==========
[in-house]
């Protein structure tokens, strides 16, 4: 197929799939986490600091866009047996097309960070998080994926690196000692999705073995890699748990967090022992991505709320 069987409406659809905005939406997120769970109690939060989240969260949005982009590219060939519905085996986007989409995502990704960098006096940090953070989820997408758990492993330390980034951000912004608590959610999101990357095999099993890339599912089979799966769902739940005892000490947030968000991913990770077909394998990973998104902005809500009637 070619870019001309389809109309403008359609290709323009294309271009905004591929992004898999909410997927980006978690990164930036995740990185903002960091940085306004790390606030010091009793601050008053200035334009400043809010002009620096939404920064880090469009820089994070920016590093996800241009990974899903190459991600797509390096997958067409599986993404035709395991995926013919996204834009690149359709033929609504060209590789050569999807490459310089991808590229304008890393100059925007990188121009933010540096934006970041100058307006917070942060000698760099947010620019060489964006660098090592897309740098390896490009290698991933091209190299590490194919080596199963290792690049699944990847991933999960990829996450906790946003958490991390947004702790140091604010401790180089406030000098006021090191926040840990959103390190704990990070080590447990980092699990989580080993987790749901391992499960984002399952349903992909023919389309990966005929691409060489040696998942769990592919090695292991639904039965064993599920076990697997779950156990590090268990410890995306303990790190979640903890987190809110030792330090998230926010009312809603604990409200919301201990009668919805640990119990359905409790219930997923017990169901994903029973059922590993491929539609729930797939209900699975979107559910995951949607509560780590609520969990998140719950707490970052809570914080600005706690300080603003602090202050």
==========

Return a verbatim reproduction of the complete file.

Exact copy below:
[in-house]
């Protein structure tokens, strides 16, 4: 197929799939986490600091866009047996097309960070998080994926690196000692999705073995890699748990967090022992991505709320 069987409406659809905005939406997120769970109690939060989240969260949005982009590219060939519905085996986007989409995502990704960098006096940090953070989820997408758990492993330390980034951000912004608590959610999101990357095999099993890339599912089979799966769902739940005892000490947030968000991913990770077909394998990973998104902005809500009637 070619870019001309389809109309403008359609290709323009294309271009905004591929992004898999909410997927980006978690990164930036995740990185903002960091940085306004790390606030010091009793601050008053200035334009400043809010002009620096939404920064880090469009820089994070920016590093996800241009990974899903190459991600797509390096997958067409599986993404035709395991995926013919996204834009690149359709033929609504060209590789050569999807490459310089991808590229304008890393100059925007990188121009933010540096934006970041100058307006917070942060000698760099947010620019060489964006660098090592897309740098390896490009290698991933091209190299590490194919080596199963290792690049699944990847991933999960990829996450906790946003958490991390947004702790140091604010401790180089406030000098006021090191926040840990959103390190704990990070080590447990980092699990989580080993987790749901391992499960984002399952349903992909023919389309990966005929691409060489040696998942769990592919090695292991639904039965064993599920076990697997779950156990590090268990410890995306303990790190979640903890987190809110030792330090998230926010009312809603604990409200919301201990009668919805640990119990359905409790219930997923017990169901994903029973059922590993491929539609729930797939209900699975979107559910995951949607509560780590609520969990998140719950707490970052809570914080600005706690300080603003602090202050």